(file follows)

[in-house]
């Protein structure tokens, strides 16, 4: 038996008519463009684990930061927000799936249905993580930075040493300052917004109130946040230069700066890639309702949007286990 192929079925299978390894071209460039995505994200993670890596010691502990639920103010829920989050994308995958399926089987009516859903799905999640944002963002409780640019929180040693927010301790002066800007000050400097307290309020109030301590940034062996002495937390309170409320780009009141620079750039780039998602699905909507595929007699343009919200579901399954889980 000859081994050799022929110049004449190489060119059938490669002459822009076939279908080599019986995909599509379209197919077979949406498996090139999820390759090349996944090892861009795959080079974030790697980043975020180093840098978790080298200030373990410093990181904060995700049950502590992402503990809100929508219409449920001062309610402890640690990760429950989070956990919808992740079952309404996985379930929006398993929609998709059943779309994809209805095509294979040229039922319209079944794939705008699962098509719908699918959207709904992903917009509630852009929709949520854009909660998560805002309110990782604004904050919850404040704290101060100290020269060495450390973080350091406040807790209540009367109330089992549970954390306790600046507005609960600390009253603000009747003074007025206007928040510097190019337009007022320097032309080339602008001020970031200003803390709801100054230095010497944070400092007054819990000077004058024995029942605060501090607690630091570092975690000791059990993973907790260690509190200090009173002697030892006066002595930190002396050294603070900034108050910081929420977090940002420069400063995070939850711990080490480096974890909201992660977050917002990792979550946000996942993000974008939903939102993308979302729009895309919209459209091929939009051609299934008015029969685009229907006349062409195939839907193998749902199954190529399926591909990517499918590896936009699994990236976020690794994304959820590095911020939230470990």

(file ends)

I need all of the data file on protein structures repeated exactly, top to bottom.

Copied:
[in-house]
């Protein structure tokens, strides 16, 4: 038996008519463009684990930061927000799936249905993580930075040493300052917004109130946040230069700066890639309702949007286990 192929079925299978390894071209460039995505994200993670890596010691502990639920103010829920989050994308995958399926089987009516859903799905999640944002963002409780640019929180040693927010301790002066800007000050400097307290309020109030301590940034062996002495937390309170409320780009009141620079750039780039998602699905909507595929007699343009919200579901399954889980 000859081994050799022929110049004449190489060119059938490669002459822009076939279908080599019986995909599509379209197919077979949406498996090139999820390759090349996944090892861009795959080079974030790697980043975020180093840098978790080298200030373990410093990181904060995700049950502590992402503990809100929508219409449920001062309610402890640690990760429950989070956990919808992740079952309404996985379930929006398993929609998709059943779309994809209805095509294979040229039922319209079944794939705008699962098509719908699918959207709904992903917009509630852009929709949520854009909660998560805002309110990782604004904050919850404040704290101060100290020269060495450390973080350091406040807790209540009367109330089992549970954390306790600046507005609960600390009253603000009747003074007025206007928040510097190019337009007022320097032309080339602008001020970031200003803390709801100054230095010497944070400092007054819990000077004058024995029942605060501090607690630091570092975690000791059990993973907790260690509190200090009173002697030892006066002595930190002396050294603070900034108050910081929420977090940002420069400063995070939850711990080490480096974890909201992660977050917002990792979550946000996942993000974008939903939102993308979302729009895309919209459209091929939009051609299934008015029969685009229907006349062409195939839907193998749902199954190529399926591909990517499918590896936009699994990236976020690794994304959820590095911020939230470990």